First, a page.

The two main reasons to do sound checks are to make sure you sound good for the audience (the front-of-house sound) and to get a good sound on stage (foldback or monitor mix). Having a crystal clear out-front sound isn’t any good if the music is suffering because you can't hear each other.
Generally in small venues it’s better to set up in a rough semi-circle with the drums in the middle. Usually the bass amp will go next to your drummer if you have one, this will help get the rhythm section tight. As guitar and keyboard amps are more directional it’s better to place them further back and turned in slightly as this will help the singer to pitch their voice. If you raise them up off the floor this will also help project the sound.
In small venues the biggest problem will be feedback. In order to help prevent this take extra care when placing the microphone and speakers. If you place the speakers about a foot in front of the singer and aim them about halfway down the venue, this will give a little of the singers voice back so they can hear themselves. This is not as important in really small venues as the sound will bounce off the back wall.
In larger venues everything will go through the PA and the sound will be balanced by the engineers. Usually there will be one engineer doing a balance for the front-of-house sound and another to balance for the band on stage or the foldback. Soundchecks allow engineers to work through each instrument to get a basic sound set for each. Once that’s done they’ll get the band to play a couple of songs so they can balance all the instruments against each other.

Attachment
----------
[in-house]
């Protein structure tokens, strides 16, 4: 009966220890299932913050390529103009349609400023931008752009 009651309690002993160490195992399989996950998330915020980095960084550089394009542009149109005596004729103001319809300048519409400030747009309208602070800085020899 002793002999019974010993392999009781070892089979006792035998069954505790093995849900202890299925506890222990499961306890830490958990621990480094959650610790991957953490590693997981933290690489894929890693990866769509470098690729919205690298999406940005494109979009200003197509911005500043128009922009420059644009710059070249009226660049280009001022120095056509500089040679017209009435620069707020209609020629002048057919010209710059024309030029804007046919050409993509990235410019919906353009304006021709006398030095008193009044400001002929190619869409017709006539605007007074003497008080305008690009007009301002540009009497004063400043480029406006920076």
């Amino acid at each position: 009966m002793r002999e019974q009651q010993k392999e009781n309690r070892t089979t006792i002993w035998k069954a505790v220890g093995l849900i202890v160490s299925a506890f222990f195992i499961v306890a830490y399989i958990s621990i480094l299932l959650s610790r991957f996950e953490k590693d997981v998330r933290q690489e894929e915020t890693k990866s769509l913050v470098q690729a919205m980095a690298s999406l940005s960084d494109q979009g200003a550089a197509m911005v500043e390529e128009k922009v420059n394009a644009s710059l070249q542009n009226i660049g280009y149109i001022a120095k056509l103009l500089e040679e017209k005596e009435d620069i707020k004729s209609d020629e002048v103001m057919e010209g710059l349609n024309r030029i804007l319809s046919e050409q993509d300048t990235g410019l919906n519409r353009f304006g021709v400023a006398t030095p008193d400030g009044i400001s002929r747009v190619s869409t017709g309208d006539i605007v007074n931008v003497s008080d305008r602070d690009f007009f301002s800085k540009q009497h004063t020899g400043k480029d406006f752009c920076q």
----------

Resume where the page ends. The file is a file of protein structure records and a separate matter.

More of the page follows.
The one person you should never upset is the sound engineer. At the end of the day it’s their job to help you sound your best, don’t go rubbing them up the wrong way. Most sound engineers are professional enough to do their job, however obviously they’ll make more effort if they like you.
Your best chance of sounding great is to listen to the engineer and to do what they suggest; they know the venue and the PA. There is a difference between power and volume, loudest is not always best. If you have to change instruments during your set then give the engineer a set list with details of the instruments featured in each song so they know what to expect.
It’s important to remember that sound checks are not the time for rehearsing or showing off. At sound checks bands check in reverse order therefore everything’s left ready for the first band to go. This very often means that the headline band can take their time when sound checking which means the bands further down the bill may suffer as a result. Usually engineers and promoter won't allow headline bands to get too carried away. If things are running late there are things you can do to save time for when you’re ready to do your sound check such as set up the drum kit and keyboards so you can just move them on when it’s your turn.